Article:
January 21, 2018

Elmore Leonard's Criminal Sense


"There was a photograph of Frank in an ad that ran in the Detroit Free Press and showed all the friendly salesmen at Red Bowers Chevrolet." — Swag
I've been reading the work of Elmore Leonard for several years now. Not long enough that I was able to go see him speak when he was part of the National Writer Series in Traverse City in 2011. I started reading Leonard's work not long after that appearance and I had wished that I had attended. I first heard of Leonard in the late '80s when I read his name as a comparison to the writer Tom Kakonis as I was reading his debut novel, Michigan Roll
Leonard wrote about Detroit, especially during his '70s heyday. His crime novels in the 1970s were incredible. The way he developed character and delivered dialogue is awesome. As a reader, I often found myself routing for the underdog dirtbags, who were often the secret stars of his work. Leonard had a way. 
Leonard started as a writer of Westerns; however, as the sixties turned to the seventies, he began writing about another type of cowboy, the criminal. He dabbled in crime novels in the late sixties, but turned completely as the seventies got going. Even though he was publishing about a novel a year, Leonard didn't take off until the eighties, around the time Get Shorty took off as a movie. Leonard was anything but an overnight sensation. 
As I continue to read and learn about Leonard, I have a great appreciation for this Michigan writer. If I'd only had the opportunity to see him speak in 2011, just before becoming a fan. That would have been a spectacular night! 

January 18, 2018



There's somthing 'bout this Sunday
It's the most peculiar gray
Strollin' down the avenue that's known as A1A
Feelin tired, then I got inspired
I knew it wouldn't last long
So all alone I walked back home
Sat on the beach and there I made up this song

— J. Buffett — 

Who can't agree with Mr. Buffett's lyrics? It's about inspiration … at all the wrong times. Buffett had been living in Key West for a couple years at the time, and when he wrote the song "Tryin' to Reason With Hurricane Season," he told us when he wrote the tune. When I set out to write a blog post this afternoon, my focus was on writing about my progression from Franklin Covey Planners to electronic PDAs, to Moleskine calendars, and on to the Bullet Journal. Then, suddenly, I decided I needed a quote of some kind to post at the top of my page. So I thought to myself, "Hurricane Season" has some great lines that will set the pace. Then, the lyrics I chose are about inspiration, not necessarily planning. Inspiration and planning go together, but they're not mutually exclusive ... 

I've spent many years trying to get organized in just the right way. I've tried every coding system there could possibly be. I was a Franklin Covey addict for many years, then morphed into the PDA style and eventually onto the computer. I now use a homemade planner that I design myself along with Google Calendar. It seems to work pretty well. When I discovered the work of Mike Rhode and the Bullet Journal folks, I found the pieces I had been missing. So, I learn often, try different things in the Bullet Journal, and aim to get organized. 

I wonder who my audience is these days? 

January 17, 2018

The Struggle Is (Somewhat) Real

Writer Struggles to Write … But It's Not Writer's Block

When you've done something for 10 years, you would think you would be good at it. That's a lot of practice, after all. They say that practice makes perfect ...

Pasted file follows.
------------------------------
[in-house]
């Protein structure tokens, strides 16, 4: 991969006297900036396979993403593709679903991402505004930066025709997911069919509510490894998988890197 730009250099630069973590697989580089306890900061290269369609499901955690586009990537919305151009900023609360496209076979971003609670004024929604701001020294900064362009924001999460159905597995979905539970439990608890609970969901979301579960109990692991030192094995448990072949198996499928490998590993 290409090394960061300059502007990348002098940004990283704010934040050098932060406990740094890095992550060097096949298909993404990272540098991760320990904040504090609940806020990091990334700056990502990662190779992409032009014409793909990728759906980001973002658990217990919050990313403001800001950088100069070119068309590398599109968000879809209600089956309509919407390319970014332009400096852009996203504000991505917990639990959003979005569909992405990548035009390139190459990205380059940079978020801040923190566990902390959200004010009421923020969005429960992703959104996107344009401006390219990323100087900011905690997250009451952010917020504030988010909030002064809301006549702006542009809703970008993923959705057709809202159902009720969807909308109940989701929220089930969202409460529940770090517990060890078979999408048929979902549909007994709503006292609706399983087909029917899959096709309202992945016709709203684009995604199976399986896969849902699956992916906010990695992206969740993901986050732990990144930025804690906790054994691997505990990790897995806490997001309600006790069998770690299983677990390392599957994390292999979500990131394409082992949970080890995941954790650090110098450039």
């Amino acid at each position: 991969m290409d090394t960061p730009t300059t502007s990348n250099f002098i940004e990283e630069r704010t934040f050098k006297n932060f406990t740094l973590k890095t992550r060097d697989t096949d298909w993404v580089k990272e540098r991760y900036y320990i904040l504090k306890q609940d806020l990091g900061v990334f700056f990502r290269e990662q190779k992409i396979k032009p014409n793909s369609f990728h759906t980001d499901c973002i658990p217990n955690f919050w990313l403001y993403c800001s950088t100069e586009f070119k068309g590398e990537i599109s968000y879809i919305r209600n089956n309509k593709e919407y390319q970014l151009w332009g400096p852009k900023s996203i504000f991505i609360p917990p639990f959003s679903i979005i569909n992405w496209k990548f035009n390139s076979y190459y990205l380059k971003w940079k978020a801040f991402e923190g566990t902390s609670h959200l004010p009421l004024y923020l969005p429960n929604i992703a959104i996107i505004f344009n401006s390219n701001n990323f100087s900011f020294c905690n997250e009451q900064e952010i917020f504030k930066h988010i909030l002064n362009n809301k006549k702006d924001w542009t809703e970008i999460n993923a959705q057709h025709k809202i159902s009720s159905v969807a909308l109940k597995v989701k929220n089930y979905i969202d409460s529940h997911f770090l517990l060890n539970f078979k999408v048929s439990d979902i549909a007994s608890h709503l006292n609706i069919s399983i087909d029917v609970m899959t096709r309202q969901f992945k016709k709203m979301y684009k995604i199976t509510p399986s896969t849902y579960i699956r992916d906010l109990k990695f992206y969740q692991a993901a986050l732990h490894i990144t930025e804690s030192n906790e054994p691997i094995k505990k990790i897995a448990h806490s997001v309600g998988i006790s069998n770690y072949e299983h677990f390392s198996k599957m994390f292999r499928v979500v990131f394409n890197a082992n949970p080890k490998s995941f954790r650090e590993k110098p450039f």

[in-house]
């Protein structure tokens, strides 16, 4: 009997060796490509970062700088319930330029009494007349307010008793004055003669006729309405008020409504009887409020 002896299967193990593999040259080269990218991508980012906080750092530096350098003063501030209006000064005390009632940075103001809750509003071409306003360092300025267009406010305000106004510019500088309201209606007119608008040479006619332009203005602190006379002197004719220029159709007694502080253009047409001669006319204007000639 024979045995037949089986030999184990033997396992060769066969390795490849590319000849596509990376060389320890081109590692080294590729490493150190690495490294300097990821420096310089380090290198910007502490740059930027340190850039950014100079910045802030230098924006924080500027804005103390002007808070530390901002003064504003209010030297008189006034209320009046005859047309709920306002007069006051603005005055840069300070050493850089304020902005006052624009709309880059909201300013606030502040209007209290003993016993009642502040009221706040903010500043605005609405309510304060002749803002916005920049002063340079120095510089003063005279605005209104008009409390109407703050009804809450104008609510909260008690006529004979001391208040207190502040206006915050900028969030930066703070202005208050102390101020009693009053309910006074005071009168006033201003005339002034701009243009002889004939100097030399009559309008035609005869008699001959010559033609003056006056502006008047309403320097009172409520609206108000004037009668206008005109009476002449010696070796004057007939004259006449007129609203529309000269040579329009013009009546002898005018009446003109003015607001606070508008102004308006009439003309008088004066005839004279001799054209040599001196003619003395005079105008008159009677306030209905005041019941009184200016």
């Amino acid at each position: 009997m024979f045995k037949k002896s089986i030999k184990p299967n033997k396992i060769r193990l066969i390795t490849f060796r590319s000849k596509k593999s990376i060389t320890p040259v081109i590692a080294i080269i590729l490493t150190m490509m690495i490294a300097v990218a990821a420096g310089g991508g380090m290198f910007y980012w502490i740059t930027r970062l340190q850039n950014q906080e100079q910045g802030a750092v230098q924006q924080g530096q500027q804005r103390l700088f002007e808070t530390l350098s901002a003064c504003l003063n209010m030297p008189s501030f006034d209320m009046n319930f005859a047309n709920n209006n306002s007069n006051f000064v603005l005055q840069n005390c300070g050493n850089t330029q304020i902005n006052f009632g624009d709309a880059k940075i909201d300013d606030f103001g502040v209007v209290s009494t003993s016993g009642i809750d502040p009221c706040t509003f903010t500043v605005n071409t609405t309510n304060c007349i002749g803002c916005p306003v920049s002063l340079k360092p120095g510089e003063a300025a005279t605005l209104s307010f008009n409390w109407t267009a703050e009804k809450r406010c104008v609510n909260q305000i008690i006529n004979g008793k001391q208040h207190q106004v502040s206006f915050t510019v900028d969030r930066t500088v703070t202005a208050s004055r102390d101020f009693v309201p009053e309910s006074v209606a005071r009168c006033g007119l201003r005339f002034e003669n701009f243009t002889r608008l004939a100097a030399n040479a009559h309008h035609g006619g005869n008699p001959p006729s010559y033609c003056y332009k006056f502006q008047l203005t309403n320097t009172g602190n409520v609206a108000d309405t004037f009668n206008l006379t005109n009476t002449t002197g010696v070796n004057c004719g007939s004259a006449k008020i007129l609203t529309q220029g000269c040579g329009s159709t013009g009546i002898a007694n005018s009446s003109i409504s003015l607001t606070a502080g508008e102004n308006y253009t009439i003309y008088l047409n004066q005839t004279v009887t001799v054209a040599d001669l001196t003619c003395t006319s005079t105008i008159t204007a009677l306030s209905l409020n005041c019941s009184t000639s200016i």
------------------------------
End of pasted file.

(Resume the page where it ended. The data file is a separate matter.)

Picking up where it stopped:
I have been writing on this blog for more than 10 years. I have had my peaks and valleys as far as content. I have always tried to write about baseball, entertainment, and education. I suppose I could call baseball entertainment, but baseball is so important to me that I consider it separate from entertainment. Education has been my life for many years, so I often have thoughts about it that I like to share. Then I look at my output from last year and am disappointed. I notice that when I have natural breaks, I seem to write more … but I'm not writing on my blog enough.


  • I can blame the demise of the Detroit Tigers. I can say that with the destruction of the organization, I determined that the team isn't worth writing about. In fact, with no free agent signings and very few trades in the off season, things have become boring for baseball. The cold stove has been a strange, new development for baseball. Some are saying it's collusion again (30 years later). 
  • I could say that I haven't been going to much entertainment in the past few months, but that's only partially true. I went to Rick Springfield in December, after all. And I could have written about that event because it had a couple of points worth exploring: 1) one ticket to the show probably cost what all four of us who went together would have paid total at Castle Farms in 1982. I don't really know if he played Castle Farms in Charlevoix, Michigan, or not. But he might have. 2) He brought out a Make–a–Wish Foundation person to sing "Jessie's Girl" with him. That could have taken up some blog space. Beyond Rick Springfield, I saw Kid Rock in Detroit on multiple nights in September, but much of the fall was spent preparing, then being a part of our daughter Courtney's wedding to Tyler Stegman. Now, that was great entertainment and a mountain of fun! It was also tiring and didn't leave time to write. 
  • Of course, I should be writing about education all the time. In fact, I do write for education every week, because, as the superintendent at Vanderbilt Area Schools, I write a weekly column for a local newspaper. That deadline every Monday afternoon seems to sneak up on me. I have borrowed from this very blog at times to put together my weekly column. I live education and certainly should be writing about it more often. I have been involved in a new systemic reform process for a couple of years now called The Blueprint. It's developed by the Mi Excel team at the State level. It has been incredible how it has helped us transform this little school from a struggling system to one that is on its feet and improving daily.